If you’re like many working moms, you know how important pumping breastmilk at work can be. At best, it’s painful – and at worst, it can disrupt your child’s entire eating regimen. But is there a nursing mothers’ law that requires your employer to let you pump at work? Here’s what you need to know.
Nursing Mothers’ Law: Does Your Employer Have to Let You Pump at Work?
A federal law – the Fair Labor Standards Act – requires your employer to provide you with reasonable time to express breast milk for your nursing child for a year after the child’s birth. Your employer is also required to provide a place for you to do so, and that place can’t be a bathroom, it must be shielded from view so you have privacy, and it must also be free from intrusion from coworkers and the public so nobody walks in on you while you’re pumping.
The state of California also has nursing mothers’ laws on the books protecting breastfeeding mothers, including:
- California Government Code § 12920-12923 and § 12926 make it unlawful to discriminate against breastfeeding mothers in employment.
- California Labor Code says employers must allow you breaks and provide a room for you when you wish to express milk in private, and the employer must make reasonable efforts to provide you with the use of a room other than a bathroom, and that the room (other than a bathroom) have a sink and refrigerator close to your workspace.
Who is Entitled to Protection Under the Federal Nursing Mothers’ Law?
Employees who work for employers covered under FLSA and are not except from FLSA’s overtime pay requirements are entitled to breaks to express milk.
All employers covered by FLSA must comply with the nursing mothers’ law. The only exceptions are employers that have fewer than 50 employees and can demonstrate that complying with the law would cause them an undue hardship.
Does Break Time to Express Milk Have to Be Paid Time?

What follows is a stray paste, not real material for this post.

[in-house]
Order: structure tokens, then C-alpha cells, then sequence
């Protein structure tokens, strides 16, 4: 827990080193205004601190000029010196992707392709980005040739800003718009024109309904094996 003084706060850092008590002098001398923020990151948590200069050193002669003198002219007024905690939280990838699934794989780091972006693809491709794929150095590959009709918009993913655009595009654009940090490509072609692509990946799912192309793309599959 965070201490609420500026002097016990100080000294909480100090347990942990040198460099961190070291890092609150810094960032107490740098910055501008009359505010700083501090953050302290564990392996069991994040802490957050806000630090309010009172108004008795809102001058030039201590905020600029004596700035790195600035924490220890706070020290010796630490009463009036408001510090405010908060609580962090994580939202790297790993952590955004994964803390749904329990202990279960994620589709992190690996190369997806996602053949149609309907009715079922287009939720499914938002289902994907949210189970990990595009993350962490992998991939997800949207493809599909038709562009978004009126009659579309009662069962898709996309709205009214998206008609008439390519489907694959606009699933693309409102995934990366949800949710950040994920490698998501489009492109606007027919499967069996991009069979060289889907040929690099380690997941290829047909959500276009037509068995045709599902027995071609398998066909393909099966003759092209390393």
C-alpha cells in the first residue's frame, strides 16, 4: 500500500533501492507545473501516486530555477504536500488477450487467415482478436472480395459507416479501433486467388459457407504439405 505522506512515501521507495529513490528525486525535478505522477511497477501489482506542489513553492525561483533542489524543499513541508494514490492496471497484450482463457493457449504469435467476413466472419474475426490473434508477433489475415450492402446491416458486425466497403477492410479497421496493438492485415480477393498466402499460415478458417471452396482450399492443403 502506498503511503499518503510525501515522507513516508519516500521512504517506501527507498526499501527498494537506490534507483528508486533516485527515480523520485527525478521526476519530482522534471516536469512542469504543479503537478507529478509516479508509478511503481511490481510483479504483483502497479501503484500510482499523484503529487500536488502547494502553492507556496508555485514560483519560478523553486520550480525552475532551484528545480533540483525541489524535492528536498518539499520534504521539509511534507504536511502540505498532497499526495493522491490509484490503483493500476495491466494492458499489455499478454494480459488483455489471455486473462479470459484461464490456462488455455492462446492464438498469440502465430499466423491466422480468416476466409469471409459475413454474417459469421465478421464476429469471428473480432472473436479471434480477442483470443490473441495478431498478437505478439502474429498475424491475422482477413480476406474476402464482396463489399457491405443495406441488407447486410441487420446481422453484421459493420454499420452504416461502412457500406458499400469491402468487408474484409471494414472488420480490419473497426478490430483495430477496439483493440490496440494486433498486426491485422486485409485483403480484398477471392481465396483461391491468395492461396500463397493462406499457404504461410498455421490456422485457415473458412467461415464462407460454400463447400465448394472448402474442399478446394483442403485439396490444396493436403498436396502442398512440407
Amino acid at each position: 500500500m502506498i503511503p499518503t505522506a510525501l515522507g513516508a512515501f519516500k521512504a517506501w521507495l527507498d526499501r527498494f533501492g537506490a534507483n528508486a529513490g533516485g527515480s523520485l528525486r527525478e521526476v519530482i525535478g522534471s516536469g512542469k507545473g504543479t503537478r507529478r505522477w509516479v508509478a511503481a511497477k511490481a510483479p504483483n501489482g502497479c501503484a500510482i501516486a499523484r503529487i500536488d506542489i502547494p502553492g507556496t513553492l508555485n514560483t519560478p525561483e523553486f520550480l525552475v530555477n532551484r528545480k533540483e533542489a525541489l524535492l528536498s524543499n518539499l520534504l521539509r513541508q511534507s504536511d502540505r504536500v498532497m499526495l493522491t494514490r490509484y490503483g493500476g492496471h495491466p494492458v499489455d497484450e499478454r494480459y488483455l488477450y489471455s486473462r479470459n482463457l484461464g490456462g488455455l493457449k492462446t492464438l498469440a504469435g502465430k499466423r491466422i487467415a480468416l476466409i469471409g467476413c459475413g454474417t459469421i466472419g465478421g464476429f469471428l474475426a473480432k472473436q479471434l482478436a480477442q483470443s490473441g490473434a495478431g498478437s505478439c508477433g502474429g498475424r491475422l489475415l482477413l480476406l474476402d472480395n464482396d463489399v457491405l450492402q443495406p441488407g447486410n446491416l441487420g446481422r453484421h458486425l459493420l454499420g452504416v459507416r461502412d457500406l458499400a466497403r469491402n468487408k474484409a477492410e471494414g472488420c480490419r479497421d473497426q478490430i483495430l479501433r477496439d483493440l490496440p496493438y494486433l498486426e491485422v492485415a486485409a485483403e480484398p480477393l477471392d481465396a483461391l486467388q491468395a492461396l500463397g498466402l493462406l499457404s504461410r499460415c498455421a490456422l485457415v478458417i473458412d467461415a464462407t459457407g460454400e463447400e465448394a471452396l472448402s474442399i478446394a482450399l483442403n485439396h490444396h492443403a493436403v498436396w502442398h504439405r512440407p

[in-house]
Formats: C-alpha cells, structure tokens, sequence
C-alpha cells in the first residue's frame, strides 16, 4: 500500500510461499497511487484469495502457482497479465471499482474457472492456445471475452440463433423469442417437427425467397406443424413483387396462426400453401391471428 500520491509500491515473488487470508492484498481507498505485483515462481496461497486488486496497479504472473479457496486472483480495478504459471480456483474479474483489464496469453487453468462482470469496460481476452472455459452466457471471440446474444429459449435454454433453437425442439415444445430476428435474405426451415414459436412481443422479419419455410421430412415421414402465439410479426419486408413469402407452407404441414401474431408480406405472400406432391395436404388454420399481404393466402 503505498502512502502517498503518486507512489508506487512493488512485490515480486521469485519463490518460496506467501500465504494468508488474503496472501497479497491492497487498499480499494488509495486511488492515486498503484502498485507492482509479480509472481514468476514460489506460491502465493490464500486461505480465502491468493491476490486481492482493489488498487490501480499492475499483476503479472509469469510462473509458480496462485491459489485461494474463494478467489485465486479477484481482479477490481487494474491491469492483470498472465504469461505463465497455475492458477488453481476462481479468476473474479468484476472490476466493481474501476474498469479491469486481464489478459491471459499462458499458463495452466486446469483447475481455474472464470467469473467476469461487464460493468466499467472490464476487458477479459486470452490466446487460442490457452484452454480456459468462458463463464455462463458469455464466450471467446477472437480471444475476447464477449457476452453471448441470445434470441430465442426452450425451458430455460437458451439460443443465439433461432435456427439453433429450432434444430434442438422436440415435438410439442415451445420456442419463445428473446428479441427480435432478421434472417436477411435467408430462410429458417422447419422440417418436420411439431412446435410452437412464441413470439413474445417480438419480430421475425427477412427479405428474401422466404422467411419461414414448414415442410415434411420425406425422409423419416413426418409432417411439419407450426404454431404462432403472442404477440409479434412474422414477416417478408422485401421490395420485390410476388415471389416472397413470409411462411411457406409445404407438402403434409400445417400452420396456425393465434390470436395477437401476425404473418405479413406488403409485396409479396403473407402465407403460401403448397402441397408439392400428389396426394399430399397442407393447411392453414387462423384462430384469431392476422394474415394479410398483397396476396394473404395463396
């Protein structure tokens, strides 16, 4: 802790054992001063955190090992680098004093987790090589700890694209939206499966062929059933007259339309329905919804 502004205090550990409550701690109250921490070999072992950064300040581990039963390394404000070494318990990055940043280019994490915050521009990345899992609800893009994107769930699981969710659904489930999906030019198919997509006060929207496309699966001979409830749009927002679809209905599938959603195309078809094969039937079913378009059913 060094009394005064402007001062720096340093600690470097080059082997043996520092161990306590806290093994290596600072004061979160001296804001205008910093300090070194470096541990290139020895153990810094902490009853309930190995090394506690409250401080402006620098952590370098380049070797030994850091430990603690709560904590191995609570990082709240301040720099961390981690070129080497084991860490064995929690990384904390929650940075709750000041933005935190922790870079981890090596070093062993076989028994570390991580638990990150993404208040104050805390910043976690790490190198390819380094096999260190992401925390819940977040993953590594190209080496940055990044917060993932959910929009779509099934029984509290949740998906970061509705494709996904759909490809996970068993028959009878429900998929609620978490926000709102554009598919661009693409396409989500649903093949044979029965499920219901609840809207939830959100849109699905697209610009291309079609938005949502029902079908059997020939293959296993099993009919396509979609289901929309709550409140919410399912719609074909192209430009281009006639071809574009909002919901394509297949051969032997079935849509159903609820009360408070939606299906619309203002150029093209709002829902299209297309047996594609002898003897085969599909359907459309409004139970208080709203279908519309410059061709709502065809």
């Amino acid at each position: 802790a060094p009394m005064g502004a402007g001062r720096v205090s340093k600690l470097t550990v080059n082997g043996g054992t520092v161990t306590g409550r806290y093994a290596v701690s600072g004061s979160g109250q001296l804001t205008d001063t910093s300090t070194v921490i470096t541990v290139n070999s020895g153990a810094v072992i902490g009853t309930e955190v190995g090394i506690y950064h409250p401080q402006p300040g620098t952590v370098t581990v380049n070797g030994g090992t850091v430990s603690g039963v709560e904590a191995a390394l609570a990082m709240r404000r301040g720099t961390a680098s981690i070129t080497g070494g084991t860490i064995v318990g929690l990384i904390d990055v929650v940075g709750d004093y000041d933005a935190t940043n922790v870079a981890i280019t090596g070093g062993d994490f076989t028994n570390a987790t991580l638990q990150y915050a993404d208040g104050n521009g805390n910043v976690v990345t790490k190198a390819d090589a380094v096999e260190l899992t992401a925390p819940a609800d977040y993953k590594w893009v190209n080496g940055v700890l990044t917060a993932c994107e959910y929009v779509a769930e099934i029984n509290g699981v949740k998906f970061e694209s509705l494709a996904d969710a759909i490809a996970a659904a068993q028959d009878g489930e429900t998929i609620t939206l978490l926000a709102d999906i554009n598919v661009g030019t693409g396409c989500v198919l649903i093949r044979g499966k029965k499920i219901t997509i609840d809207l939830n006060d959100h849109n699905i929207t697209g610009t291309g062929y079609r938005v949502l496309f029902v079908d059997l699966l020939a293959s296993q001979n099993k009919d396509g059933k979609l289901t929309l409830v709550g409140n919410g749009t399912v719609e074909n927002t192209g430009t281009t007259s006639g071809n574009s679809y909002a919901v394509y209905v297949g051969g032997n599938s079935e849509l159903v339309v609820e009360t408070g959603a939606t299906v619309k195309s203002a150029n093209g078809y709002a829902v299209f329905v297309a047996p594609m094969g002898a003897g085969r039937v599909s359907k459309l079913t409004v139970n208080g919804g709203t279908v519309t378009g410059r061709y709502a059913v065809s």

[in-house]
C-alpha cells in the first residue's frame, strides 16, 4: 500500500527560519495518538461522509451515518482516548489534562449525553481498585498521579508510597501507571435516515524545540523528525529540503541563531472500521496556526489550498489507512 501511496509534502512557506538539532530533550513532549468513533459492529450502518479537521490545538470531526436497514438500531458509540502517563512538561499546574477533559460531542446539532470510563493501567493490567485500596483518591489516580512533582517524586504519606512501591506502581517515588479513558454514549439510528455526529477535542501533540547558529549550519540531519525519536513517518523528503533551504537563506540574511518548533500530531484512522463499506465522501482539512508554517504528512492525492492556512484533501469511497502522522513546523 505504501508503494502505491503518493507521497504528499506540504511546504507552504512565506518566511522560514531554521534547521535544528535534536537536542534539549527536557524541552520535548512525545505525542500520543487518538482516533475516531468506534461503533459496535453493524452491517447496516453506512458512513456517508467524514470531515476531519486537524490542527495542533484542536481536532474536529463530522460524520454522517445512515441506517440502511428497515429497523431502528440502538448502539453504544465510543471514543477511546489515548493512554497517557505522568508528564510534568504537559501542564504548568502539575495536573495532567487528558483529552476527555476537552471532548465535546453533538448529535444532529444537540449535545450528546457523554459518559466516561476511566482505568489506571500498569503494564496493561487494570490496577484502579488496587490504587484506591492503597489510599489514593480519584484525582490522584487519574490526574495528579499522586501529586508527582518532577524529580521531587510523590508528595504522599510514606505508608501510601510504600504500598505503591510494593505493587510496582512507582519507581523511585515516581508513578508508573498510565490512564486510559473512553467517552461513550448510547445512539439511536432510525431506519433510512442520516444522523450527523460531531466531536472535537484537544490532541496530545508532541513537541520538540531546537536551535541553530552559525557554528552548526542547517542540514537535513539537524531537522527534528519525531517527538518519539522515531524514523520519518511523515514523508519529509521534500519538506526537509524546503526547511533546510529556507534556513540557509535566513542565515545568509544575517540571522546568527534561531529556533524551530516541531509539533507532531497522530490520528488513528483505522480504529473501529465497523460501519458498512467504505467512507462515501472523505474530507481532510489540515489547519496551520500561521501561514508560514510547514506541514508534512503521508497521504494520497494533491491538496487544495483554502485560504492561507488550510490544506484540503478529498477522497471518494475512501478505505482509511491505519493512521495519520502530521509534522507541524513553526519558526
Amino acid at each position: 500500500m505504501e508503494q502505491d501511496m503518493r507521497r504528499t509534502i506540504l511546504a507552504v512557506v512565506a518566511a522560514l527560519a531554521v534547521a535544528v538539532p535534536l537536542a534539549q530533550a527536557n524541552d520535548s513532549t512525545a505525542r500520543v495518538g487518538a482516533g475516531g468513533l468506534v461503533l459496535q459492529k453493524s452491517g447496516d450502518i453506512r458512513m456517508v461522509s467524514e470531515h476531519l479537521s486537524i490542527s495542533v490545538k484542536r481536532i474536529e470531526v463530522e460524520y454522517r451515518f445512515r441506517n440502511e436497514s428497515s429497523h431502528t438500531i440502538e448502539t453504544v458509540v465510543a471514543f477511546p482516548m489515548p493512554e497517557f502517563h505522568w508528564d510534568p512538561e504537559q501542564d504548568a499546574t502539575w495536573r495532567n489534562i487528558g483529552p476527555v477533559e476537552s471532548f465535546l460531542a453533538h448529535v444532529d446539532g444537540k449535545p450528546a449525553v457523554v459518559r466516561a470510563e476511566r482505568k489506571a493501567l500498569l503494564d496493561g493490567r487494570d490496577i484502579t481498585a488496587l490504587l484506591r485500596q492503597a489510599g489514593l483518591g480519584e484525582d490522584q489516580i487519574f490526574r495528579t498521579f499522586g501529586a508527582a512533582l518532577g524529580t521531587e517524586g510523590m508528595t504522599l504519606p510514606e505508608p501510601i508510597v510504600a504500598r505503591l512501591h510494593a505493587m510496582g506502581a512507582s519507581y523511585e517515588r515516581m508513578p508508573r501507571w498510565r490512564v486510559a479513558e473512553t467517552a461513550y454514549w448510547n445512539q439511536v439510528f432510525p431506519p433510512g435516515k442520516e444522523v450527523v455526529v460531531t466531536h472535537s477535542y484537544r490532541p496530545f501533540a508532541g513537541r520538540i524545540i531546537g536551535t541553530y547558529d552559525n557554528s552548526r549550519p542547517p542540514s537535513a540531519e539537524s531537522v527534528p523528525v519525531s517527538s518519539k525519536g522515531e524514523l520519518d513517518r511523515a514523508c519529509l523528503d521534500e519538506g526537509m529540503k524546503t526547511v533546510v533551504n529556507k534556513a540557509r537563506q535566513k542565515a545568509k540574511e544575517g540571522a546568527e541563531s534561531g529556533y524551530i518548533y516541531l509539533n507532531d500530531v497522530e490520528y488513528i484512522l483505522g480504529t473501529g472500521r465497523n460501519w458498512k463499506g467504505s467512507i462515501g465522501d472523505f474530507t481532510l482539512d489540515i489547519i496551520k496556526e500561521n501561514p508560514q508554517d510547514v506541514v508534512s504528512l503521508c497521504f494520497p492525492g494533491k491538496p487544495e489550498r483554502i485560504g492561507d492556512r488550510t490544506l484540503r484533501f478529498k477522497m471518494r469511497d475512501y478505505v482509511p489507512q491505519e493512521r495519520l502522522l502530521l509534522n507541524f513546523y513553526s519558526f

Employers are not required under FLSA to pay you for breaks you take to express milk. However, if an employer already provides compensated breaks, you can use your break time to express milk and be compensated in the same way that other employees are compensated for break time.
Do Nursing Spaces Have to Be Permanent Under the Nursing Mothers’ Law?
The space your employer provides you with to express milk doesn’t have to be permanent. It can be temporarily created or converted, or made available when necessary. As long as it’s functional as a space for expressing milk, it’s okay under the law. However, if the whole space isn’t dedicated to the nursing mothers use, it must be available when needed – and that means your employer can’t tell you, “Not now. We’re using the space.”
Does an Employer Have to Provide a Special Place for Expressing Milk if It Doesn’t Employ Nursing Mothers?
Employers don’t have to have dedicated places for expressing milk unless they employ nursing mothers who need the space.
Can an Employer Tell You to Use a Bathroom if No Other Space is Available?
Your employer certainly cannot require you to use a bathroom, even if it’s the only place available at a work site. The law specifically says a place other than a bathroom. However, if you choose to use a bathroom, that’s okay – that’s your decision.
What Should You Do if Your Employer Doesn’t Comply With the Nursing Mothers’ Law?
You can approach your company’s human resources department and ensure that your employer understands you need a dedicated space and breaks to express milk. If your employer refuses to accommodate you, you should call an attorney to find out whether you have grounds for a formal complaint. You can call our office at 818-230-8380 or fill out the form below to tell us about your situation in a free consultation – we’ll help you decide what to do next.